RFID Isn't All It's Cracked Up To Be
RFID is beatable: tags can be punctured, crushed or even microwaved
"RFID is, at best, a mediocre security solution." -Karen Langhauser
While millions of Americans feel they answer to a higher power, if you are a manufacturer looking to supply mega-retailers, you answer to Wal-Mart. Wal-Mart is arguably one of the few businesses in this country powerful enough to launch revolutions – and RFID is a prime example.
By mandating that its suppliers implement RFID tags on cases and pallets, Wal-Mart made RFID an industry buzzword.
But is RFID worthy of this super-stardom?  Switching to RFID is a major investment – especially for small manufacturers – and major investments become bad investments if they don’t pay off.
The first downfall is price. Despite the fact that prices are dropping, Silicon RFID chips still cost too much for many industries.
The food industry is a good example of this, where many products have low profit margins and high turnover rates. To use RFID tags for item-level tagging, they would conceivably have to cost less than 1 cent for antenna and microchip combined.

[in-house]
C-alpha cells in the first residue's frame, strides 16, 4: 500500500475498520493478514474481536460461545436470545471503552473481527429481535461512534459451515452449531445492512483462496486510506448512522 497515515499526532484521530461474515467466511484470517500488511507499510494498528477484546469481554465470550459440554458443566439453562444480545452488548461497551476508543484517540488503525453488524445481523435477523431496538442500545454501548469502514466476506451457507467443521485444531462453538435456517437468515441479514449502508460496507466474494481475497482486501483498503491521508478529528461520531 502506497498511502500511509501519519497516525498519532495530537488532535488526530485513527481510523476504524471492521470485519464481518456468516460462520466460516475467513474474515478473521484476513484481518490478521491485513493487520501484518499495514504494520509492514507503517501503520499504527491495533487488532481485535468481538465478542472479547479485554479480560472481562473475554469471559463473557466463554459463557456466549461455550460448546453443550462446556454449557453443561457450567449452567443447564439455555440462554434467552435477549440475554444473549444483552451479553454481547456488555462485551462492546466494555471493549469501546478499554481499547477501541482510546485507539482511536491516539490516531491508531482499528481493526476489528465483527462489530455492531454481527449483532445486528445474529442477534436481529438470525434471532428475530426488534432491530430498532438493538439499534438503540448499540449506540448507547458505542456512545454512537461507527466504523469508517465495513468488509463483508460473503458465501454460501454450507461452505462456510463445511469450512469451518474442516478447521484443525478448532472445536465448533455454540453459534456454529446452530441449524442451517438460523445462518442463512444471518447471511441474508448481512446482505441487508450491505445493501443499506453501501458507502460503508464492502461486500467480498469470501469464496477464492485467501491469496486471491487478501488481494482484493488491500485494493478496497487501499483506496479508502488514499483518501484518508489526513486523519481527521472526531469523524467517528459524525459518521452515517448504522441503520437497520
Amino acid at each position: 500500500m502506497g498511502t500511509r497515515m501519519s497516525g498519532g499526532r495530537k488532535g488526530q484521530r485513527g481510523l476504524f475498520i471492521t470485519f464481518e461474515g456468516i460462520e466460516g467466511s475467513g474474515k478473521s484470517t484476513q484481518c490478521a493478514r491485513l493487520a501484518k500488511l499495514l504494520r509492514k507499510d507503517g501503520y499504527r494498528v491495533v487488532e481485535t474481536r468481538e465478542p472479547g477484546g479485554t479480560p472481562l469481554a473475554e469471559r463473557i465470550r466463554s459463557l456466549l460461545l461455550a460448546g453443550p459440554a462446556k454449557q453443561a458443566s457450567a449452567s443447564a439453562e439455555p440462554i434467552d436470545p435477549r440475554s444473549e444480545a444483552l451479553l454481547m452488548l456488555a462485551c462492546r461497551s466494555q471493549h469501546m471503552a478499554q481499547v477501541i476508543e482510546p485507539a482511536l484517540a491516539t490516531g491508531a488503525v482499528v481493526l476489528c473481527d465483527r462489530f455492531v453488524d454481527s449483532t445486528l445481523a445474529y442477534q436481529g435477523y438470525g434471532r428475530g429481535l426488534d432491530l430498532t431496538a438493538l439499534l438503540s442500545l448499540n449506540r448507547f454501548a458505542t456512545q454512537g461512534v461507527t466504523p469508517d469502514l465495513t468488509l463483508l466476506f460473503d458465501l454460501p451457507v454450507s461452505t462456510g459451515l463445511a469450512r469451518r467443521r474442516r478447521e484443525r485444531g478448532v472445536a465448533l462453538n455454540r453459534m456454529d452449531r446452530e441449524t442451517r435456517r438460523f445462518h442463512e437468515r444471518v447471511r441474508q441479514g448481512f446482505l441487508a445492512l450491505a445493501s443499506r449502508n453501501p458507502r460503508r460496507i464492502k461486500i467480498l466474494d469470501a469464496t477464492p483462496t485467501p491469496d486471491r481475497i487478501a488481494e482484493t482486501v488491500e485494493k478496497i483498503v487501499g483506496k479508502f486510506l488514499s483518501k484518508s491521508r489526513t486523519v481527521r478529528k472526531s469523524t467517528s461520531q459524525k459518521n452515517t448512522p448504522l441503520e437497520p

Secondly, RFID technology requires employee compliance and training. There are procedures that need to be followed. Employees really need to understand the purpose of these tags and how radio frequency information can be used to effectively to better the business. Training takes time – as well as everybody’s favorite – money.
Thirdly, not everything is RFID-friendly. Metal – a huge industrial player – does not play well with RFID. Tags applied directly to metal objects will not read. Thus, in order to tag metal products, a barrier of foam or plastic would have to be placed in between the tag and product (the same applies for liquid products which cause similar problems for RFID). The metal in plant construction – such as steel racking – also impacts the accuracy and reliable of RFID tags.
Finally, RFID is beatable. Tags can deliberately or accidentally be punctured, crushed or even microwaved (cool, but not recommended). If RFID is used to combat theft, it is possible to locate and remove the labels. It is, at best, a mediocre security solution.
This is not to say that there are benefits to RFID – and we have all heard plenty about them. The choice becomes an individualized one, where each plant needs to weight its options and decide what’s best for business. Unless of course, you want to supply to Wal-mart…then the choice has already been made for you.
Comments? Email Food Manufacturing Editor-in-Chief, Karen Langhauser: email@example.com.